I have a lovely story for you, from Nigel Barker of the Wynele
Nigel writes, “On Wednesday I took the pups for a stroll down the lane, not on the leads I might add. Usually they are very good and only run in front of me, looking back to see if I am still in tow, but not this time. They were off. with the wind behind them, straight on to the farmers field. No amount of shouting from me would bring them back - until a pheasant took off and frightened the living daylights out them!
“All three stopped dead in their tracks, turned on their heels and headed for home. “Specs” and “Tops” just made it across the dyke bridge but “Birdie”, living up to her name, missed the bridge and decided to do some dyke jumping instead - without a pole! Since the dyke is about 20 feet across, needless to say she never made it to the other side. She looked a picture flying through the air with her legs tucked up underneath her, until she realised that she wasn't going to make it to the other side. At that point I think panic started to set in, and she clawed at the air in the hope that she would reach the bank. Specs and Tops had crossed the bridge and were watching Birdie as she hit the water, and they obviously thought ‘that looks good’. I don't think I need tell you what happened next, except that I had three wet, stinking puppies to contend with!”
For those of you who don’t know, I should say that Nigel’s Wynele Shih Tzu live in an idyllic situation in the Lincolnshire Fens, with unspoiled countryside around and no traffic to worry about. The dykes he refers to are quite a feature of the Fens, ditches or artificial water courses built to prevent flooding. Fishing three puppies out of one must have been quite a task! Dogsbody is quite desolate that Nigel did not have a camera with him – that would have been a photograph for us all to enjoy!”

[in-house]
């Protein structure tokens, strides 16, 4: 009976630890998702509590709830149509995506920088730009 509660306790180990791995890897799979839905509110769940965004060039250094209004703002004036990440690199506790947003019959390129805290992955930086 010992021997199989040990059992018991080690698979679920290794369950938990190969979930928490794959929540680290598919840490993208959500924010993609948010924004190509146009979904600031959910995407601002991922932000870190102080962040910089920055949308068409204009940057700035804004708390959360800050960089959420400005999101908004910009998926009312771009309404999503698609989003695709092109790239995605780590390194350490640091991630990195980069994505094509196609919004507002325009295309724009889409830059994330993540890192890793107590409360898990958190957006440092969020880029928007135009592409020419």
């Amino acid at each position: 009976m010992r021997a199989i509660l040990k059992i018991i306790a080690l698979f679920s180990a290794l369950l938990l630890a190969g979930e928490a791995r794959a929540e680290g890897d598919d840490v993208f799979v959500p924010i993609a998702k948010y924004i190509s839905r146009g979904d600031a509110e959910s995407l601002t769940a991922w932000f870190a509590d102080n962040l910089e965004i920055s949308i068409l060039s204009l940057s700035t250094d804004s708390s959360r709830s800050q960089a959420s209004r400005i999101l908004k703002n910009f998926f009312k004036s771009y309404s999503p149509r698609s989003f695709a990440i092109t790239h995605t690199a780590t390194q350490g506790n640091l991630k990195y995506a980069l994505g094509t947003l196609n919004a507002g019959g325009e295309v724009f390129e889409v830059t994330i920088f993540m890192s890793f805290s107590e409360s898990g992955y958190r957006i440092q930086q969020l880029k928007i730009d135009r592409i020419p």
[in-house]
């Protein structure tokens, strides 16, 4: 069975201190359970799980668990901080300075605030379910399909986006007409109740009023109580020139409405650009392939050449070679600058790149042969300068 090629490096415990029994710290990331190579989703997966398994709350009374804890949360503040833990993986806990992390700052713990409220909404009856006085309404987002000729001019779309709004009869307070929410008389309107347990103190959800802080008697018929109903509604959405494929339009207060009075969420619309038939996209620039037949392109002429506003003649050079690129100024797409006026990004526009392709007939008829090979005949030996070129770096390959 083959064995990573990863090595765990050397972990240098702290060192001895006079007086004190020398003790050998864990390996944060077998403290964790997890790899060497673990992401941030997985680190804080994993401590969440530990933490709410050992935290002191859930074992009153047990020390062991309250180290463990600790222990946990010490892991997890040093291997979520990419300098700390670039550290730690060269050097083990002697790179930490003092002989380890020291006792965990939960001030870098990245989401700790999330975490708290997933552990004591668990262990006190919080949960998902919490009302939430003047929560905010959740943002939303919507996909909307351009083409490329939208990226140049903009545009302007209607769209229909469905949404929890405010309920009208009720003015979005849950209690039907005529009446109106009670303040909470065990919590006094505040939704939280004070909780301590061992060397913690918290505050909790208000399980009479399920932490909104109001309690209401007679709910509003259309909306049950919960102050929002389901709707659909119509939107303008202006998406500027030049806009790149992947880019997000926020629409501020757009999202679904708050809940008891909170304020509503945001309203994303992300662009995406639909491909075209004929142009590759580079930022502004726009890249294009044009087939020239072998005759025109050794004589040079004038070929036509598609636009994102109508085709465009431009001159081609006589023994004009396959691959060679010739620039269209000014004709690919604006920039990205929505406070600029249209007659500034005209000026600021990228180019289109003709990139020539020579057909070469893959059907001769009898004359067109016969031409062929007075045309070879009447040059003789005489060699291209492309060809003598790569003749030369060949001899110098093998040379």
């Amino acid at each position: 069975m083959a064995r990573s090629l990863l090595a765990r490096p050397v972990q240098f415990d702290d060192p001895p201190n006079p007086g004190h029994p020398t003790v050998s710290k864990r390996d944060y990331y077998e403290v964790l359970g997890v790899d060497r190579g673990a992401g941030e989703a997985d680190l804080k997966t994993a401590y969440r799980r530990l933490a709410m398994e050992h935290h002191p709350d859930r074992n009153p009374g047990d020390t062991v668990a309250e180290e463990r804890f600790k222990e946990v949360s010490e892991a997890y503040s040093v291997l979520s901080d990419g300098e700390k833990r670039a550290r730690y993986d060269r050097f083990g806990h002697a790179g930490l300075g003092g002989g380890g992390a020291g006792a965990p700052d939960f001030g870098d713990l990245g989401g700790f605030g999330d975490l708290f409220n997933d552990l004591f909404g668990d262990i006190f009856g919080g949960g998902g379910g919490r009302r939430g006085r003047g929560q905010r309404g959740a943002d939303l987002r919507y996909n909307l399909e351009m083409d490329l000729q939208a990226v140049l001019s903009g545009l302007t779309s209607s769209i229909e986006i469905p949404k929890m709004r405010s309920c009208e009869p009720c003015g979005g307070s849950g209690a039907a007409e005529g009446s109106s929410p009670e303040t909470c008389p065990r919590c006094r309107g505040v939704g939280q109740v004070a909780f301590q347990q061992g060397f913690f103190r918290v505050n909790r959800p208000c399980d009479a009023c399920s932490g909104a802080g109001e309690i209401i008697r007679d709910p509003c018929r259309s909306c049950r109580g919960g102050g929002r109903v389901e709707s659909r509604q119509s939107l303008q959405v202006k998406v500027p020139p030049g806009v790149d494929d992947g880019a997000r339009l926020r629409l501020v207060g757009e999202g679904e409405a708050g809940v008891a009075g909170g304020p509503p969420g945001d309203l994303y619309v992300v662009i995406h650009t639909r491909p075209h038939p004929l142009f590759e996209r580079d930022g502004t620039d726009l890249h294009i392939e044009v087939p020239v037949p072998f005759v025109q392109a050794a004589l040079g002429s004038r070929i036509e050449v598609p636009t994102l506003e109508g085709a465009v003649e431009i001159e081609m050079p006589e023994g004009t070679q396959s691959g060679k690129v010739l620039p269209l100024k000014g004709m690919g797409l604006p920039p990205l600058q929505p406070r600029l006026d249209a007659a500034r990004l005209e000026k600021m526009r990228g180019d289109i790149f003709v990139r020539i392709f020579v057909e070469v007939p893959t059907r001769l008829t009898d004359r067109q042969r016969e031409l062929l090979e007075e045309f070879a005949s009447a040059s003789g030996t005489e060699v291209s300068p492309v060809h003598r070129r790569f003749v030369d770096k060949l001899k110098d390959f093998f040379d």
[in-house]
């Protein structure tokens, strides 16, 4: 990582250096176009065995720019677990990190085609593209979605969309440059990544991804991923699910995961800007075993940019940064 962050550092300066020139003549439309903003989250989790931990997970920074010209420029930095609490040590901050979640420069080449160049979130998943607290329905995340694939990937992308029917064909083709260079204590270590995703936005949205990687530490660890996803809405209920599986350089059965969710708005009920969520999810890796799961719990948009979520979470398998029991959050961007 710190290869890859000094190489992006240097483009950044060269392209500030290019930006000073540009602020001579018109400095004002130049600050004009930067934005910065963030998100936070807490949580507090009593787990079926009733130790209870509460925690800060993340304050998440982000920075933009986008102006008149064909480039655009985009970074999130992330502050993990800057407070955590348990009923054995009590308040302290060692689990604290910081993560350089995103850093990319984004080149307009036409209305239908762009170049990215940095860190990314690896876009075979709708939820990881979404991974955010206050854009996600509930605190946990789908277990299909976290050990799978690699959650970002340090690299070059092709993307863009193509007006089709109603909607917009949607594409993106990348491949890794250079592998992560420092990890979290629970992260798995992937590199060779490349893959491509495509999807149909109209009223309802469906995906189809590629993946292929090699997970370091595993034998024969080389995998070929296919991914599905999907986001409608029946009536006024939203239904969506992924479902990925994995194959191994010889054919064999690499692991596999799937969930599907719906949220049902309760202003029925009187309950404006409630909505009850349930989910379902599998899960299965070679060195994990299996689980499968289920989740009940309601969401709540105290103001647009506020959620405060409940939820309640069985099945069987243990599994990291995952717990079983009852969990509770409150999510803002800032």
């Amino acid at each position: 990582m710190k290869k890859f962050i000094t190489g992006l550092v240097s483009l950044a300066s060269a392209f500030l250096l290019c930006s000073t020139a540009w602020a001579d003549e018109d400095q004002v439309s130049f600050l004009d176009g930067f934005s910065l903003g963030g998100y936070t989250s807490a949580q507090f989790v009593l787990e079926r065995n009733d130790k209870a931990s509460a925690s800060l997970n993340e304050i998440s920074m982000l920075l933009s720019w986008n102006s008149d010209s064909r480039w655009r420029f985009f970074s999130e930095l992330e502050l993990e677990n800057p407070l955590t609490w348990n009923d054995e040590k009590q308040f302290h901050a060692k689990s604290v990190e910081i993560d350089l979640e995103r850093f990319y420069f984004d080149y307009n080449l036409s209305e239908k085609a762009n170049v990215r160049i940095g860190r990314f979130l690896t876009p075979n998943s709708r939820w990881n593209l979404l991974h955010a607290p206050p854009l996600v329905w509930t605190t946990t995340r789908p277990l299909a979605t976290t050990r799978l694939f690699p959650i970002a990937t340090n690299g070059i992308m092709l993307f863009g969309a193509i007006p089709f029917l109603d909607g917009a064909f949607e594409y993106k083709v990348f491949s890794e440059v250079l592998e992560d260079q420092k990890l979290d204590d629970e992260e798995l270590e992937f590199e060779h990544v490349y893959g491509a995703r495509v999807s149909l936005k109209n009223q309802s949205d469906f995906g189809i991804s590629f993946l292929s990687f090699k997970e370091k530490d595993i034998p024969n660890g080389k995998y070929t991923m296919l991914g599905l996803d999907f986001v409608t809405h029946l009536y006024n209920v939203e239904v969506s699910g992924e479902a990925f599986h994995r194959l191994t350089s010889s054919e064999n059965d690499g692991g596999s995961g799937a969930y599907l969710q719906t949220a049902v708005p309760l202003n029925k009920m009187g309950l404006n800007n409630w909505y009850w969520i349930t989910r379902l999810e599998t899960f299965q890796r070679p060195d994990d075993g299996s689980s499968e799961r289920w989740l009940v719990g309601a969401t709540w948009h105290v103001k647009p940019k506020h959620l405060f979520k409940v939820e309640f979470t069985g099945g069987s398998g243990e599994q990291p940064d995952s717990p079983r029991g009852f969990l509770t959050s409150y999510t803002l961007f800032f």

News for the diary about a UK show last Sunday comes from a
lady whose name is Anne O. B. Zerver. Whoever could that be? ? Well, thank you,
Anne, it's great to get the results so quickly.
“The Manchu Shih Tzu Society held their first open show of the year at West Bromwich on Sunday, 24th February. Although there was an entry of 67 dogs, there were quite a few absentees, especially from the North where the weather was terrible.
“Having said that, there was a good atmosphere and most people remained until Best in Show had been judged.
“Mrs Pat Parkes judged both sexes and for Best in Show she chose the dog, Barron’s Taraleece’s Measure of Hope at Maitreya. Best Bitch & reserve BIS went to Lintern’s home bred Mingshu High Calibre, who was also awarded Best Puppy.
“Winner of Res Best Dog was Jones’ Lyndew The Ladies Man at Fairlou and reserve Best Bitch was Sandrey & Stubbs’ Truflin’s Inspiration. Best Puppy Dog was the Minor Puppy, Stangeland’s Weatsom Swooney Clooney.” (Anne O. B. Zerver)